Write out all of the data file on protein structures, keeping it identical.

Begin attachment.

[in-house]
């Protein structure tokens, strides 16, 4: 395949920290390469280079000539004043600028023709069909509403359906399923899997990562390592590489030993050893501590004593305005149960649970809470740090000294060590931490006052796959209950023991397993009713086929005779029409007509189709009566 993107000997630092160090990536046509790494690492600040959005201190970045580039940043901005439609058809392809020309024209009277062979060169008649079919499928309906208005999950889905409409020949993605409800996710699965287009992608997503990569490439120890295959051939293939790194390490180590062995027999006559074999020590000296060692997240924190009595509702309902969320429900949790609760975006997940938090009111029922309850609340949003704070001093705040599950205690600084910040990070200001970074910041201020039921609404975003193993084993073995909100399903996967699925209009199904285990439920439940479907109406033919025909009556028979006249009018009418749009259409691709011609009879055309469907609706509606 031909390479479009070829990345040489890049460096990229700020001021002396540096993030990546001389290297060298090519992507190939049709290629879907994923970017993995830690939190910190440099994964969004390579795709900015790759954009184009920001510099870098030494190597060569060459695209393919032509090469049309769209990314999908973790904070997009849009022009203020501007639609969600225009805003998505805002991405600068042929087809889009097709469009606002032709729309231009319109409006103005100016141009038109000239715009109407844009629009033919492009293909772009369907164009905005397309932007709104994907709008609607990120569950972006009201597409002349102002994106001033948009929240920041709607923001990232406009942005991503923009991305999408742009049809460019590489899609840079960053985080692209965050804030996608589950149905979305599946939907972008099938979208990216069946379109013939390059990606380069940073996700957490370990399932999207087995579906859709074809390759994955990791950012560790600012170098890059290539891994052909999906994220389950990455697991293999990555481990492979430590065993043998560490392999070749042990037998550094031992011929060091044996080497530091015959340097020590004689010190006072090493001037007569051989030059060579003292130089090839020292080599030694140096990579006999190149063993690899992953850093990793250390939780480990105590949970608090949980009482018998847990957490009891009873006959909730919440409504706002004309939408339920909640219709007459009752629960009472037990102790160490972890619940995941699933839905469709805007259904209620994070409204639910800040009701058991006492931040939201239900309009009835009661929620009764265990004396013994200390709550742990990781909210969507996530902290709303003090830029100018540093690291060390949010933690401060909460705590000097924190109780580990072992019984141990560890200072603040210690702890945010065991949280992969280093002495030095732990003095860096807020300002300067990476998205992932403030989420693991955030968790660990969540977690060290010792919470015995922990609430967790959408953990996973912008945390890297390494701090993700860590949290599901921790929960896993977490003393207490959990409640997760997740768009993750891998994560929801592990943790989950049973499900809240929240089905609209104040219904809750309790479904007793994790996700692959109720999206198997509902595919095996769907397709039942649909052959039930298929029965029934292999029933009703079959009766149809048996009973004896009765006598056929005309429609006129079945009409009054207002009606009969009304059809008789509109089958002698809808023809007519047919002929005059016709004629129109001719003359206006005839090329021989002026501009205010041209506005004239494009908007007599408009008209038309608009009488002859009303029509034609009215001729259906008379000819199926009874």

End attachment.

[in-house]
């Protein structure tokens, strides 16, 4: 395949920290390469280079000539004043600028023709069909509403359906399923899997990562390592590489030993050893501590004593305005149960649970809470740090000294060590931490006052796959209950023991397993009713086929005779029409007509189709009566 993107000997630092160090990536046509790494690492600040959005201190970045580039940043901005439609058809392809020309024209009277062979060169008649079919499928309906208005999950889905409409020949993605409800996710699965287009992608997503990569490439120890295959051939293939790194390490180590062995027999006559074999020590000296060692997240924190009595509702309902969320429900949790609760975006997940938090009111029922309850609340949003704070001093705040599950205690600084910040990070200001970074910041201020039921609404975003193993084993073995909100399903996967699925209009199904285990439920439940479907109406033919025909009556028979006249009018009418749009259409691709011609009879055309469907609706509606 031909390479479009070829990345040489890049460096990229700020001021002396540096993030990546001389290297060298090519992507190939049709290629879907994923970017993995830690939190910190440099994964969004390579795709900015790759954009184009920001510099870098030494190597060569060459695209393919032509090469049309769209990314999908973790904070997009849009022009203020501007639609969600225009805003998505805002991405600068042929087809889009097709469009606002032709729309231009319109409006103005100016141009038109000239715009109407844009629009033919492009293909772009369907164009905005397309932007709104994907709008609607990120569950972006009201597409002349102002994106001033948009929240920041709607923001990232406009942005991503923009991305999408742009049809460019590489899609840079960053985080692209965050804030996608589950149905979305599946939907972008099938979208990216069946379109013939390059990606380069940073996700957490370990399932999207087995579906859709074809390759994955990791950012560790600012170098890059290539891994052909999906994220389950990455697991293999990555481990492979430590065993043998560490392999070749042990037998550094031992011929060091044996080497530091015959340097020590004689010190006072090493001037007569051989030059060579003292130089090839020292080599030694140096990579006999190149063993690899992953850093990793250390939780480990105590949970608090949980009482018998847990957490009891009873006959909730919440409504706002004309939408339920909640219709007459009752629960009472037990102790160490972890619940995941699933839905469709805007259904209620994070409204639910800040009701058991006492931040939201239900309009009835009661929620009764265990004396013994200390709550742990990781909210969507996530902290709303003090830029100018540093690291060390949010933690401060909460705590000097924190109780580990072992019984141990560890200072603040210690702890945010065991949280992969280093002495030095732990003095860096807020300002300067990476998205992932403030989420693991955030968790660990969540977690060290010792919470015995922990609430967790959408953990996973912008945390890297390494701090993700860590949290599901921790929960896993977490003393207490959990409640997760997740768009993750891998994560929801592990943790989950049973499900809240929240089905609209104040219904809750309790479904007793994790996700692959109720999206198997509902595919095996769907397709039942649909052959039930298929029965029934292999029933009703079959009766149809048996009973004896009765006598056929005309429609006129079945009409009054207002009606009969009304059809008789509109089958002698809808023809007519047919002929005059016709004629129109001719003359206006005839090329021989002026501009205010041209506005004239494009908007007599408009008209038309608009009488002859009303029509034609009215001729259906008379000819199926009874």